Design Criteria

For a project I'm making I want to measure temperature using a 10 bit ADC on a MCU.

I don't care for absolute accuracy but I would like precision down to around 1/10th of a degree C.

To clarify I'm fine with a bias and gain error and even weak non-linearity , as long as the random error (noise) is low and measurements are consistent between readings of the same temperature.

The sensor will be powered and read once per hour so self heat-up shouldn't be an issue.

I expect that the temperatures I will measure are around 10-40 C. However to have some design headroom I chose to use the range [-40,+100] C as my design criteria when sizing the passives.

Chosen RTD

I chose to do this with a RTD. The particular one I'm looking at has:

  • 0C = 100 R
  • -50C = ~70 R
  • +100C = ~140 R


The circuit I have come up with is shown below. It has four major components:

  • A 1mA current source to bias the RTD.
  • A level shift of the RTD sense.
  • A scaling of the RTD sense.

The goal of the level shift and scaling of the sensed RTD value is to scale the range of [-50C, +100C] to [5V, 0V] to get maximal use of the 10 bit ADC on the MCU.

The TEMP_EN is connected to a GPIO pin on the MCU, driven high prior to measuring the output with the ADC. The GPIO pin can drive 20 mA max.

I have chosen 300R and 5K11 resistors for this design as they are used elsewhere in the project and actually form very close to the required ratios for the voltage dividers by a happy coincidence.

A simulation of the circuit can be found here.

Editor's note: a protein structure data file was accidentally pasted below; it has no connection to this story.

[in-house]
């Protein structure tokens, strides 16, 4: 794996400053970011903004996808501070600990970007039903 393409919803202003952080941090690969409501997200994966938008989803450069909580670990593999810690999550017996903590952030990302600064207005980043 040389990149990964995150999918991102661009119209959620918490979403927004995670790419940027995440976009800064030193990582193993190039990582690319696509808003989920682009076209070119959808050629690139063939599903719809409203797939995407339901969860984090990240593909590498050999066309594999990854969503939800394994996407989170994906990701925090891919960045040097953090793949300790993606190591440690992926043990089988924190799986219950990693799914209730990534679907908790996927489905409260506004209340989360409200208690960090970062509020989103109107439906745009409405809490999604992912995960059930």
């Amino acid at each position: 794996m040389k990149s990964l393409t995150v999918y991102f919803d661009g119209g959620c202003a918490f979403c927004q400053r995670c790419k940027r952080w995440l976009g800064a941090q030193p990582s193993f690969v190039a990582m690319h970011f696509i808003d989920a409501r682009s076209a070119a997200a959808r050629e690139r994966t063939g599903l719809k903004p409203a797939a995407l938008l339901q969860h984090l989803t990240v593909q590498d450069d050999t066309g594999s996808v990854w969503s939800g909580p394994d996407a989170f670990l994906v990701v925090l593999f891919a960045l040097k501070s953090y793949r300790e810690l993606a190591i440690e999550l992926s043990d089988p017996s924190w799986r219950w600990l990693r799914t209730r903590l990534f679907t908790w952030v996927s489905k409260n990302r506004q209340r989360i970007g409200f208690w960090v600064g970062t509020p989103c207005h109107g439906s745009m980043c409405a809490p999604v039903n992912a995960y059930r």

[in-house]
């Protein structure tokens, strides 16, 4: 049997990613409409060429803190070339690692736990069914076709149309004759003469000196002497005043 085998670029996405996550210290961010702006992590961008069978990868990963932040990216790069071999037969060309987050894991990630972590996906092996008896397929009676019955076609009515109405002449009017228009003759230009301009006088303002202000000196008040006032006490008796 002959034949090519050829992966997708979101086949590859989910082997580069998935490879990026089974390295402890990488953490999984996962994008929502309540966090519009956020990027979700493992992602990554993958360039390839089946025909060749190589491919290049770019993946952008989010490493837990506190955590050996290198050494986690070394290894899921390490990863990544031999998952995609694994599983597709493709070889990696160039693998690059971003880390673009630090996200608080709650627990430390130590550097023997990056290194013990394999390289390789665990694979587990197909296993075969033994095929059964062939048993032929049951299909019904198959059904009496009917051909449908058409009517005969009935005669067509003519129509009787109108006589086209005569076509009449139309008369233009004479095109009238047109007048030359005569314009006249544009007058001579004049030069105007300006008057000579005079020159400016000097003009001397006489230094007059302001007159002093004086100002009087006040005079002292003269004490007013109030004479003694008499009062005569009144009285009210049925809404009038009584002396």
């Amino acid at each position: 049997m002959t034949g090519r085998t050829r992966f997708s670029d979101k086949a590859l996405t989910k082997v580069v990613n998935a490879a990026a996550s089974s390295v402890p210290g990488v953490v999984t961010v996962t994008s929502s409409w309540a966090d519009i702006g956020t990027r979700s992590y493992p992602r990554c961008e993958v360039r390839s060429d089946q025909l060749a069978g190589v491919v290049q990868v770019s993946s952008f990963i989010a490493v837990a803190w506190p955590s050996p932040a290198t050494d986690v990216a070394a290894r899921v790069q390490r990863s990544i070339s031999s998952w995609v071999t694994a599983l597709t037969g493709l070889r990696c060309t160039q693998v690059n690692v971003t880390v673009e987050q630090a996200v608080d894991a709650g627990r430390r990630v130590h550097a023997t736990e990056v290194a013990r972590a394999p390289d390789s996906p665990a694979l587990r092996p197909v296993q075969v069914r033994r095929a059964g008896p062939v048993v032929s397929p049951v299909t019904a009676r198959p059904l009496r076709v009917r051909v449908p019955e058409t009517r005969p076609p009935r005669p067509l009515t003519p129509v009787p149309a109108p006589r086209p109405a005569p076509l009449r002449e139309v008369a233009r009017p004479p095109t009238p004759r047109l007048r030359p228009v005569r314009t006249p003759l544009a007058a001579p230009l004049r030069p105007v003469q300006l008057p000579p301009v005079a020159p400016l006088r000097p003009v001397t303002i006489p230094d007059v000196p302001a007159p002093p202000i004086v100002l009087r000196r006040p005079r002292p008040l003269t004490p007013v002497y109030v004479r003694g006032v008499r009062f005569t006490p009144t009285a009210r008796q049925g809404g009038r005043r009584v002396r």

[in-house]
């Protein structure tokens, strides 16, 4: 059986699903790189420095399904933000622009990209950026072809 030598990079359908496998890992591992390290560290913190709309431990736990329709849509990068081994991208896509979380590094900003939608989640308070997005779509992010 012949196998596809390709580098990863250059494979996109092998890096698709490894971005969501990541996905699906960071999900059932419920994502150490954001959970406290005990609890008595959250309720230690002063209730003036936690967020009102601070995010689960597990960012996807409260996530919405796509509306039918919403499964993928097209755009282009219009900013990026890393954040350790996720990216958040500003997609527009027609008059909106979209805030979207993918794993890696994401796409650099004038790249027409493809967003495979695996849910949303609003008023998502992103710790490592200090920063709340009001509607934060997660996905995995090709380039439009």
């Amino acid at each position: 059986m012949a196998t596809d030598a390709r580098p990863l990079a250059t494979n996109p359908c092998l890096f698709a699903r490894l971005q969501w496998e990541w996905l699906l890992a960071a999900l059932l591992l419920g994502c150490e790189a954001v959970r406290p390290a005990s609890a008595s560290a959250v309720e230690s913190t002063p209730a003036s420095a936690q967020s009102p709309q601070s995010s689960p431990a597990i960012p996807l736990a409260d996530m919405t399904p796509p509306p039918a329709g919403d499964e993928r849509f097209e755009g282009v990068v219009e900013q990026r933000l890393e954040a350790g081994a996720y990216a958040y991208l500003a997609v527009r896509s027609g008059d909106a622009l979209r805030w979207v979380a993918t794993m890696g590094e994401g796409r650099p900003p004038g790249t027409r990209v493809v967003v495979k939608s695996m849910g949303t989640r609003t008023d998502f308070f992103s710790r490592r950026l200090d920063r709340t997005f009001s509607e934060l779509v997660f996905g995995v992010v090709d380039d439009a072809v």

Circuit Diagram

I used WxMaxima to calculate the resistor values: Calculations


  • Va = sensed voltage after RTD
  • Vb = negative input to first op-amp
  • Vc = positive input to second op-amp
  • Vd = negative input to second op-amp
  • A = op-amp gain (assumed ideal later)

I expect 150 C / 2^10 = 0.15 C precision on the measured value.


This is my first time working with Op-Amps after my EE course in Uni which was a long time ago. And my first time building a constant current source. I would very much like input on the design of the current source, will it be good enough? Are there easy modifications I can make to make it better for this application?

Can I expect the circuit to have reasonable noise resistance? The environment is a typical home environment and TEMP_AO is connected via a 30-50cm shielded, otherwise quiet cable to the MCU.

Should I decouple the op-amps? There isn't any switching going on here so I'm unsure if they are needed.

I have the shift before the gain. Should I change the order to do gain first and then shift? Which is better?

Any other considerations I should make?

  • 1
    \$\begingroup\$ NTC thermistors have very high accuracy, far higher gain, and are easier to use at these temperatures. Unless you have a good reason to use Pt-RTD, they are a better choice. \$\endgroup\$
    – Henry Crun
    Commented May 21, 2018 at 9:39
  • \$\begingroup\$ @HenryCrun that is a very nice observation, thank you. I think an NTC might be better for to me. It looks like I then don't need the current source. I can just use a voltage divider to reduce the nonlinearity enough and op-amp it up and send to ADC. \$\endgroup\$
    – Emily L.
    Commented May 21, 2018 at 13:33
  • \$\begingroup\$ Yes---provide Local charge sources for the opamps. Use 10uF right at the opamp VDD pin. And place 10 ohm resistors between that VDD pin and the central bulk/raw supply. Or even 100 ohm. 10uF * 100ohm is 1milliSec tau, or 160Hz F3dB, thus the fast-edge high dI/dT of power supply diodes will be attenuated, and the Opamps' PSRR will have less performance requirements. \$\endgroup\$ Commented Sep 20, 2018 at 16:30